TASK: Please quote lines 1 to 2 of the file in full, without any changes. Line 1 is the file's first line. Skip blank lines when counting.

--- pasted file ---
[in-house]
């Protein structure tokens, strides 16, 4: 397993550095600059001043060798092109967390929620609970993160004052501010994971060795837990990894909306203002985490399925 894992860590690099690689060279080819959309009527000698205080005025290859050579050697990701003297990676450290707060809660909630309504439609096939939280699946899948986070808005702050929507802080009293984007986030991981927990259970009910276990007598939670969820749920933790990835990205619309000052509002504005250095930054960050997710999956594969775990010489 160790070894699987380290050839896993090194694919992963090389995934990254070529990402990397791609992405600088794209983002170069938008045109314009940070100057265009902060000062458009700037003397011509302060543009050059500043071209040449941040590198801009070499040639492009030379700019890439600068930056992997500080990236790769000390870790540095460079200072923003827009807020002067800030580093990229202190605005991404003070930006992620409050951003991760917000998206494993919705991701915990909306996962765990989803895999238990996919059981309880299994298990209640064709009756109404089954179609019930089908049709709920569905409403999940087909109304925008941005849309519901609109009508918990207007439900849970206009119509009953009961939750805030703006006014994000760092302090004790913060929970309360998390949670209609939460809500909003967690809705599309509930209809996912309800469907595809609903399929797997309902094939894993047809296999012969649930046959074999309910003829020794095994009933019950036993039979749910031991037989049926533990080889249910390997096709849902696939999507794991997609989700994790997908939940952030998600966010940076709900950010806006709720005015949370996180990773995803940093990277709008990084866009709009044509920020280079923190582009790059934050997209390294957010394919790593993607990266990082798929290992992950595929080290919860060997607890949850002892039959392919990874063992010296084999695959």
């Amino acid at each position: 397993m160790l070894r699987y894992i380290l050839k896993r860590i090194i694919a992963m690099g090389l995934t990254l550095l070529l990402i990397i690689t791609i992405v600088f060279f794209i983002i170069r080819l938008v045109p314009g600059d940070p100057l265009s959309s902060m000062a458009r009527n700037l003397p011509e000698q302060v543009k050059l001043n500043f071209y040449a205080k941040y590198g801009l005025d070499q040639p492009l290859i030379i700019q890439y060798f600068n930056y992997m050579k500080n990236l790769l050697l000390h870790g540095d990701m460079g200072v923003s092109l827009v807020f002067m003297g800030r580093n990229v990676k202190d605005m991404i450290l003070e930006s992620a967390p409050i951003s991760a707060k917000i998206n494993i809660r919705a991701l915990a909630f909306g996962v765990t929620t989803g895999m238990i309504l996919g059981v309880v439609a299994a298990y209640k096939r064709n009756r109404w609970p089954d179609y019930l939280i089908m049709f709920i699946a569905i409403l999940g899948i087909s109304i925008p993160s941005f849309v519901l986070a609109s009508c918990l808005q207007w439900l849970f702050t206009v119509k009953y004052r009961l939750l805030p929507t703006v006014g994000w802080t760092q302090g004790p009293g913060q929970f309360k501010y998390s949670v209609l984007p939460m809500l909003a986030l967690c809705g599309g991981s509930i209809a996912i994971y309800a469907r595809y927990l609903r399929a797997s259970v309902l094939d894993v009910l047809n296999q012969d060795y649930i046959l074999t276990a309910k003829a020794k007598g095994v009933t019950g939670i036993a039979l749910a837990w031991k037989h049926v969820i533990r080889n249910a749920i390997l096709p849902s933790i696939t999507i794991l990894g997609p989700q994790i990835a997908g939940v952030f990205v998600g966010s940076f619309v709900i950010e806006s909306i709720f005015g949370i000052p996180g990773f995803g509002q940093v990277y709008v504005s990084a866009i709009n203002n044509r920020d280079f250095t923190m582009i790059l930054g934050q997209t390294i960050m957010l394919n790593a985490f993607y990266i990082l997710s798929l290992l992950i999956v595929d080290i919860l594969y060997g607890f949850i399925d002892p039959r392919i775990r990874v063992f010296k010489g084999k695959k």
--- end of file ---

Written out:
[in-house]
């Protein structure tokens, strides 16, 4: 397993550095600059001043060798092109967390929620609970993160004052501010994971060795837990990894909306203002985490399925 894992860590690099690689060279080819959309009527000698205080005025290859050579050697990701003297990676450290707060809660909630309504439609096939939280699946899948986070808005702050929507802080009293984007986030991981927990259970009910276990007598939670969820749920933790990835990205619309000052509002504005250095930054960050997710999956594969775990010489 160790070894699987380290050839896993090194694919992963090389995934990254070529990402990397791609992405600088794209983002170069938008045109314009940070100057265009902060000062458009700037003397011509302060543009050059500043071209040449941040590198801009070499040639492009030379700019890439600068930056992997500080990236790769000390870790540095460079200072923003827009807020002067800030580093990229202190605005991404003070930006992620409050951003991760917000998206494993919705991701915990909306996962765990989803895999238990996919059981309880299994298990209640064709009756109404089954179609019930089908049709709920569905409403999940087909109304925008941005849309519901609109009508918990207007439900849970206009119509009953009961939750805030703006006014994000760092302090004790913060929970309360998390949670209609939460809500909003967690809705599309509930209809996912309800469907595809609903399929797997309902094939894993047809296999012969649930046959074999309910003829020794095994009933019950036993039979749910031991037989049926533990080889249910390997096709849902696939999507794991997609989700994790997908939940952030998600966010940076709900950010806006709720005015949370996180990773995803940093990277709008990084866009709009044509920020280079923190582009790059934050997209390294957010394919790593993607990266990082798929290992992950595929080290919860060997607890949850002892039959392919990874063992010296084999695959």